083011

30 Aug

 Shaping incense continues to vex me. Rolling it out by hand won’t work for mass production. I have these little sticks that I got from Essence of the Ages (which sells all sorts of natural incense, including some big American names like Fred Soll, Juniper Ridge, Ancient Forest, etc. (they also have a variety of east-Asian, Indian, Nepali, Japanese, etc.); these little sticks, maybe 3 inches long and 1/4 inch thick/wide/in-diameter, must have been made in a machine. The thing is I have no idea what sort of machine the company uses (these are from Ancient Forest). I found an electric pasta maker from a company called Lello; they have one disc for grissini, which are bread sticks. There are other discs too; I’d have to experiment with which disc produces an appropriate shape. Then Tami and I would have to cut the incense into correct lengths.
 These would be perfect, or I have to go back to where I started: making molds for cones. I couldn’t get that to work when I tried it about five years ago. I need to try a few more times. I’d have Pop make the molds for me. I really think the electric pasta extruder from Lello is the way to go. That’s guaranteed to produce uniform incense shapes and sizes. The only drawback is that it costs a couple of hundred dollars; if it works, it will be well worth that price. One other problem we ran into was that the joss sticks we made started developing mold! That was unheard of in the Pacific Northwest. I learned to line sticks touching each other, the idea being they wouldn’t warp, which I’d found, in the PNW anyway, they tended to do. I guess not only is that no longer necessary, it also can cause problems with mold and other unwanted effects. Nevertheless, I still need to discover the perfect way to dry any “finished” incense.
 Holly DeCarlo, who was my perfume assistant here in Florida for a short time, invited me to have a booth at Tampa Bay Fashion Week, an event she helps organize. For only $200, I can have my own booth with an eight-foot table–the possibilities of what I can do with that booth are limitless. Holly went to the Fashion Institute of Technology in New York, Manhattan, which is better respected than you might think. I’m having her help me with a bunch of PR stuff; if there’s one thing she knows about, it’s definitely PR, like how to get in touch with boutiques, magazines, and blogs, etc. The first thing we’ll do is come up with a wholesale price list based on my costs; we’ll also make a suggested-price list for retailers, which we have to be very careful with. I think we’ll have send a different suggested-retail list to each retailer, or maybe one for each kind. For example, Henri Bendel (Holly tells they’re to open a branch of Henri Bendel in Tampa) is a pricey department store, so they would get a list on the higher end; whereas, Whole Foods, should they have any interest at all in carrying my products, would get a list on the lower end.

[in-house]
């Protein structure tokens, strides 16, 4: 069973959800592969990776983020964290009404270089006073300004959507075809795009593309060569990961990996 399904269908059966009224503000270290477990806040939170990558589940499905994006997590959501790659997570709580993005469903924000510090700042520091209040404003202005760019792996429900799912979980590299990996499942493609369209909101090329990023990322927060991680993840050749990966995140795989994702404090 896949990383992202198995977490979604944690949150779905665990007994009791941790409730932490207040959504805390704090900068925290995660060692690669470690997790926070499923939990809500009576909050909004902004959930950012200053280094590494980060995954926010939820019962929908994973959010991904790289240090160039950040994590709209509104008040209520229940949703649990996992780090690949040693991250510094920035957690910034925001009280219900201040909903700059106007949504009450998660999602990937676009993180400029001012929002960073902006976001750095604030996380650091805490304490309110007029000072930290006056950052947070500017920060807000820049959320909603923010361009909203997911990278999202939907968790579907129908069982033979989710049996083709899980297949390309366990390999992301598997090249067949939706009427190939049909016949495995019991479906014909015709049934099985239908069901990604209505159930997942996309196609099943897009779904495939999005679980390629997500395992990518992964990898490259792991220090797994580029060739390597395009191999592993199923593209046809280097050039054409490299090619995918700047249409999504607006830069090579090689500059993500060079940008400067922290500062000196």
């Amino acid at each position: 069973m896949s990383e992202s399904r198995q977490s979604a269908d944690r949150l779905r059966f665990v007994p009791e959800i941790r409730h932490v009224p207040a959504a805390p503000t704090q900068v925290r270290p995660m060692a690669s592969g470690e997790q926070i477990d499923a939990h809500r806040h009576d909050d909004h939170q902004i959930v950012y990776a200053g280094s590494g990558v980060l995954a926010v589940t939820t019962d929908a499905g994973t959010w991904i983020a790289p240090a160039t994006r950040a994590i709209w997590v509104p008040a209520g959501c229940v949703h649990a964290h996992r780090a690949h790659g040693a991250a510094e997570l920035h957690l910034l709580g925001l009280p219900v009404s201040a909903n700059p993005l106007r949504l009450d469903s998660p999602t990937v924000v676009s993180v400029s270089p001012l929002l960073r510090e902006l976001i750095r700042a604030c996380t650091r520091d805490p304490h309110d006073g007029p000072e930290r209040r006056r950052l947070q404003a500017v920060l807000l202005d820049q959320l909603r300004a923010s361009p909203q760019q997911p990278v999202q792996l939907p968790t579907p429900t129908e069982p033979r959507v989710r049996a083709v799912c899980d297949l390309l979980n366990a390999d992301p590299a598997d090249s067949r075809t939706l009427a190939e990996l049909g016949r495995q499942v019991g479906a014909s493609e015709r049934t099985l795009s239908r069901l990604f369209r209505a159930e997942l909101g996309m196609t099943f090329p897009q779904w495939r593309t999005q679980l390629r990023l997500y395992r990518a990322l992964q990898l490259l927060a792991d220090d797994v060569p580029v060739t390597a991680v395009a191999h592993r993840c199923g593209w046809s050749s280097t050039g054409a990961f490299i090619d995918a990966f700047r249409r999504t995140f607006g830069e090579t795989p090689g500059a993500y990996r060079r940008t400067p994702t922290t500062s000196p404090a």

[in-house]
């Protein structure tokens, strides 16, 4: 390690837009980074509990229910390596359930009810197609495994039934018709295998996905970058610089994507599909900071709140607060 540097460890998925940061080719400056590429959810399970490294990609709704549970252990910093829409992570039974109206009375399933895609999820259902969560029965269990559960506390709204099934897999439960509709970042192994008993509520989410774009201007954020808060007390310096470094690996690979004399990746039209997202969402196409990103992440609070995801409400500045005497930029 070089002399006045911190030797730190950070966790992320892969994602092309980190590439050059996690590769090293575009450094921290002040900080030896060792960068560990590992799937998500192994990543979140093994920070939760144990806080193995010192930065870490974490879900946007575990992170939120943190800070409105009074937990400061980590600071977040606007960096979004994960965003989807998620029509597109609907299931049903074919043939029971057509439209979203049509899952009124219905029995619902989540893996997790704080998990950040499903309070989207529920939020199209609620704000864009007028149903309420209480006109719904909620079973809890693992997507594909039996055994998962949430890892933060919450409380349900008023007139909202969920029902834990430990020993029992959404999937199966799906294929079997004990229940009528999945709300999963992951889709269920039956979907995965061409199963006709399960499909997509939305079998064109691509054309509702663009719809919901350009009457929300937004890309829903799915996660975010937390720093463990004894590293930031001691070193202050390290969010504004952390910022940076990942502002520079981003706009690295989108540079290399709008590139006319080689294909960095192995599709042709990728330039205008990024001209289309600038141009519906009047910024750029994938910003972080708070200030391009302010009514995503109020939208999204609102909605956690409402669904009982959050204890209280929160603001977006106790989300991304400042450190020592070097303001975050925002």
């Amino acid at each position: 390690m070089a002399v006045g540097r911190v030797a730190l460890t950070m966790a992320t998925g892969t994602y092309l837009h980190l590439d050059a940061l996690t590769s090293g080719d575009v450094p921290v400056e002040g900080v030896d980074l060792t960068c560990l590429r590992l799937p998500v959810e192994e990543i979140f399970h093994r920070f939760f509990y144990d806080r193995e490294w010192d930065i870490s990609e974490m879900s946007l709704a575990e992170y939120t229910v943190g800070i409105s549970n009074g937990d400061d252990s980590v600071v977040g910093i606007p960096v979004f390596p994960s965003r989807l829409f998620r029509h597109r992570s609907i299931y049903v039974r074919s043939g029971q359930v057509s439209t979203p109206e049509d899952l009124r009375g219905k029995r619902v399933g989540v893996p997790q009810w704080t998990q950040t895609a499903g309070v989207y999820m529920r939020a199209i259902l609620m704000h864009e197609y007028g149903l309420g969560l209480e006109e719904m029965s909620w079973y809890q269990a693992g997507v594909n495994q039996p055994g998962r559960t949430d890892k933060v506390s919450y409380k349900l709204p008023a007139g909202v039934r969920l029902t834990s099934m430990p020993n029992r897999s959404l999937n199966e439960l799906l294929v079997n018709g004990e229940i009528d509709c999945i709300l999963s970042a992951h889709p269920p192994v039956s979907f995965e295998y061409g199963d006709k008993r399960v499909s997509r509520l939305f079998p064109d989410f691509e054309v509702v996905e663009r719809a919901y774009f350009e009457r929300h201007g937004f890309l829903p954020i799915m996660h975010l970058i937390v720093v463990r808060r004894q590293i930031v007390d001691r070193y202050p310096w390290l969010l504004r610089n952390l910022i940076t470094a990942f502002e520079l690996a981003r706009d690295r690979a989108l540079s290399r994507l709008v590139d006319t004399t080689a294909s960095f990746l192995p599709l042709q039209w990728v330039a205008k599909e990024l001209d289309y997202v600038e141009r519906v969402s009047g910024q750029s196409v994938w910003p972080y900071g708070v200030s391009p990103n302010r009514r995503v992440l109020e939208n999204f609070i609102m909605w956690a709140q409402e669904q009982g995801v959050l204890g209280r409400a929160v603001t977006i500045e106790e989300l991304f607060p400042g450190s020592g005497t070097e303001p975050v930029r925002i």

I recently bought an authentic Norman-Rockwell Jester from my brother-in-law, Brandon Kroll (married to my sister Leila). I had it reframed. It looks better than ever.

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2 Responses to “083011”

  1. Michael September 21, 2011 at 2:38 am #

    Its been really fun following your incense adventures! I can’t wait to check them out, given how wonderful your perfumes are.

    Any really good resources that you go to for ideas when working with the incenses? A lot of what I have seen out there seems to favor synthetics or really heavily emphasize magical properties over scent profiles.

    Thanks!
    Michael

    • Adam Gottschalk September 21, 2011 at 3:30 am #

      The best resource I have is a book called Incense: Crafting and Use of Magickal Scents by Carl F. Neal. It does have a new agey title, but he describes in great deal how to make incense with herb, flower, wood, and binder powders; I like to use scented distillate water (lavender or sandalwood) to tie it all together. This for rolled joss sticks or incense cones; he describes in detail how to make a mold for a single cone. I have a couple of other incense books, but this book is by far the best I’ve ever come across. There’s also an emailing list, started by Mr Neal, I think. It’s open for everyone. It’s called “incense_exchange” on yahoo, maybe that makes it more of an interactive group. I find it very useful; 500 members, and all (I think) are about natural incense. You won’t find any talk of saltpeter or incense blanks dipped in fragrance chemicals. Very informative group, even if you have what you think is a stupid question, no member of the group could think it was stupid (well, maybe that’s overstating the facts).

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